This book offers a critical feminist perspective on the widely debated topic of transitional justice and forgiveness. Louise Du Toit examines the phenomenon of rape with a feminist philosophical discourse concerning women's or `feminine' subjectivity and selfhood. She demonstrates how the hierarchical dichotomy of male active versus female passive sexuality - which obscures the true nature of rape - is embedded in the dominant western symbolic frame. Through a Hegelian and phenomenological reading of first-person accounts by rape victims, she excavates an understanding of rape that also starts to open up a way out of the denial and destruction of female sexual subjectivity.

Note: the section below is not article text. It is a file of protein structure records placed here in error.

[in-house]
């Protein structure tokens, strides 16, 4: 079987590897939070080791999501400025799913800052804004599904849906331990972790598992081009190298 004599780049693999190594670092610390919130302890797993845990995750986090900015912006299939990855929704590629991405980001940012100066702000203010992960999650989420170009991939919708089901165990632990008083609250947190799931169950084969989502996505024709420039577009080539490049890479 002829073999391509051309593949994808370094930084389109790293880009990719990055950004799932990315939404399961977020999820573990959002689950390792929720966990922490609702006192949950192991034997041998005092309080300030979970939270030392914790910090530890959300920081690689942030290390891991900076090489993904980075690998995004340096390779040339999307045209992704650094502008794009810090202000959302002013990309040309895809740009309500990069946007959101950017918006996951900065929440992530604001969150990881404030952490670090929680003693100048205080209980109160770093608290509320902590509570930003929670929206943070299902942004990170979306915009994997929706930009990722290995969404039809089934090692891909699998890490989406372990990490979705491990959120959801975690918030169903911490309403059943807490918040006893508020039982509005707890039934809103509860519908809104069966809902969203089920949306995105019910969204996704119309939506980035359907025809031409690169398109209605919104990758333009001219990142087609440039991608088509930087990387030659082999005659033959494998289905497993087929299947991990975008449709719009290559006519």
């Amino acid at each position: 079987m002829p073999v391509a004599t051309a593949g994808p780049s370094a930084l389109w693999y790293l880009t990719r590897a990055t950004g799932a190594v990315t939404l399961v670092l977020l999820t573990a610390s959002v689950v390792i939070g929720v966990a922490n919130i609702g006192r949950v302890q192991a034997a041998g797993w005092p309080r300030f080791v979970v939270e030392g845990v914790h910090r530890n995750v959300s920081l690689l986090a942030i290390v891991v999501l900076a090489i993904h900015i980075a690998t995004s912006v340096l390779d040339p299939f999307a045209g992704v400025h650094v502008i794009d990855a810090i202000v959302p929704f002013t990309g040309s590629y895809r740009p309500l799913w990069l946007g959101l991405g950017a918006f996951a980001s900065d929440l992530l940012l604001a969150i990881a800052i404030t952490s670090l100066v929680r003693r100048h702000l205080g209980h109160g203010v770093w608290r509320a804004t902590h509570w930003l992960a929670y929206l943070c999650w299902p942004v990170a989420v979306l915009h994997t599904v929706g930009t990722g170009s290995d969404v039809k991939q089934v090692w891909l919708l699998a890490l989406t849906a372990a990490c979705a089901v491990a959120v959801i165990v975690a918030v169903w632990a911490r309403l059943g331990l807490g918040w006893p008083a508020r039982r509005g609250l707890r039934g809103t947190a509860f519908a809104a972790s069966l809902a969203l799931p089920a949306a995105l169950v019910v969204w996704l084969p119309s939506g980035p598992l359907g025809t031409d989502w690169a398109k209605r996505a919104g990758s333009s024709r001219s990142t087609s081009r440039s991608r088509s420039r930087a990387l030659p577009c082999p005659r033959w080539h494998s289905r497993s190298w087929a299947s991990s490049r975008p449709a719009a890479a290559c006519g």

Louise du Toit is senior lecturer in the Department of Philosophy at the University of Johannesburg. She has published work in the fields of rape and sexual violence, legal philosophy, and ethnic identity.
Introduction. 1. Rape, Forgiveness and Reconciliation 2. The Impossibility of Rape 3. The Possibility of Rape 4. Enigmatic Woman Facilitates Man's Becoming 5. What if the Object Started to Speak? 6. Towards Female Subjectivity